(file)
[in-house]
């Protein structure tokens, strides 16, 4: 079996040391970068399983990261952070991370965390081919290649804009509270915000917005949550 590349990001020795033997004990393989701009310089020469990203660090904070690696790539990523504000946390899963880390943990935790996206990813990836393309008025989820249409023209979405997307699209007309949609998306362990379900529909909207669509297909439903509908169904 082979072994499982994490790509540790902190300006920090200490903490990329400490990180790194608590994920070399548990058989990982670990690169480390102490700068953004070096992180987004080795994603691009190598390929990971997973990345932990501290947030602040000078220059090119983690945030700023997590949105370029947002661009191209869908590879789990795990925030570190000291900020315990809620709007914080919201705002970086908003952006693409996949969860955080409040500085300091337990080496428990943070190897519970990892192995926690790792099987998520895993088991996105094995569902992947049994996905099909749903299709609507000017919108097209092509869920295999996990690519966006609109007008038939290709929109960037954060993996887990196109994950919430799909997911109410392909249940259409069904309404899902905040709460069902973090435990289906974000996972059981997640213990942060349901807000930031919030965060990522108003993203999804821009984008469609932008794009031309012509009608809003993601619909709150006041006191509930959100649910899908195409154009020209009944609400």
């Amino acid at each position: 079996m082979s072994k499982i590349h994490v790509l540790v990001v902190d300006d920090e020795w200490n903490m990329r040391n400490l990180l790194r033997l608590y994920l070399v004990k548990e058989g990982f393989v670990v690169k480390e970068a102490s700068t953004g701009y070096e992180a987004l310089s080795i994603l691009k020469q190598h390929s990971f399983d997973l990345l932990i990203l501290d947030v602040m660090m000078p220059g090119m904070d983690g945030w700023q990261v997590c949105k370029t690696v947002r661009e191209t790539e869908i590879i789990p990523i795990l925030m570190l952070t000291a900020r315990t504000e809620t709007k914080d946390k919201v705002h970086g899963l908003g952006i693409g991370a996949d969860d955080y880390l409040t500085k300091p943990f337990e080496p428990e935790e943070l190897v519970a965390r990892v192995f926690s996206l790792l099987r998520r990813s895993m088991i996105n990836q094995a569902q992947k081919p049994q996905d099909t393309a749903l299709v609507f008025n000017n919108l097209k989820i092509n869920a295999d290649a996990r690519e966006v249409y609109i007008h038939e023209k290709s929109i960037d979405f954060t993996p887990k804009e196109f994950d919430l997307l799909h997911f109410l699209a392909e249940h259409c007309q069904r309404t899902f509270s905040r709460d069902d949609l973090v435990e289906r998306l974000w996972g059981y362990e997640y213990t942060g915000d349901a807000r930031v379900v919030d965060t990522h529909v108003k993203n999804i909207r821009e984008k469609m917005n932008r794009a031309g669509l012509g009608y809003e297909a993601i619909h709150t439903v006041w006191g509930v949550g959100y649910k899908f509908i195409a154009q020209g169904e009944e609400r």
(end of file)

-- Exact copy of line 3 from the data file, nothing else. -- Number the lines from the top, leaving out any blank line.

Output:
């Amino acid at each position: 079996m082979s072994k499982i590349h994490v790509l540790v990001v902190d300006d920090e020795w200490n903490m990329r040391n400490l990180l790194r033997l608590y994920l070399v004990k548990e058989g990982f393989v670990v690169k480390e970068a102490s700068t953004g701009y070096e992180a987004l310089s080795i994603l691009k020469q190598h390929s990971f399983d997973l990345l932990i990203l501290d947030v602040m660090m000078p220059g090119m904070d983690g945030w700023q990261v997590c949105k370029t690696v947002r661009e191209t790539e869908i590879i789990p990523i795990l925030m570190l952070t000291a900020r315990t504000e809620t709007k914080d946390k919201v705002h970086g899963l908003g952006i693409g991370a996949d969860d955080y880390l409040t500085k300091p943990f337990e080496p428990e935790e943070l190897v519970a965390r990892v192995f926690s996206l790792l099987r998520r990813s895993m088991i996105n990836q094995a569902q992947k081919p049994q996905d099909t393309a749903l299709v609507f008025n000017n919108l097209k989820i092509n869920a295999d290649a996990r690519e966006v249409y609109i007008h038939e023209k290709s929109i960037d979405f954060t993996p887990k804009e196109f994950d919430l997307l799909h997911f109410l699209a392909e249940h259409c007309q069904r309404t899902f509270s905040r709460d069902d949609l973090v435990e289906r998306l974000w996972g059981y362990e997640y213990t942060g915000d349901a807000r930031v379900v919030d965060t990522h529909v108003k993203n999804i909207r821009e984008k469609m917005n932008r794009a031309g669509l012509g009608y809003e297909a993601i619909h709150t439903v006041w006191g509930v949550g959100y649910k899908f509908i195409a154009q020209g169904e009944e609400r």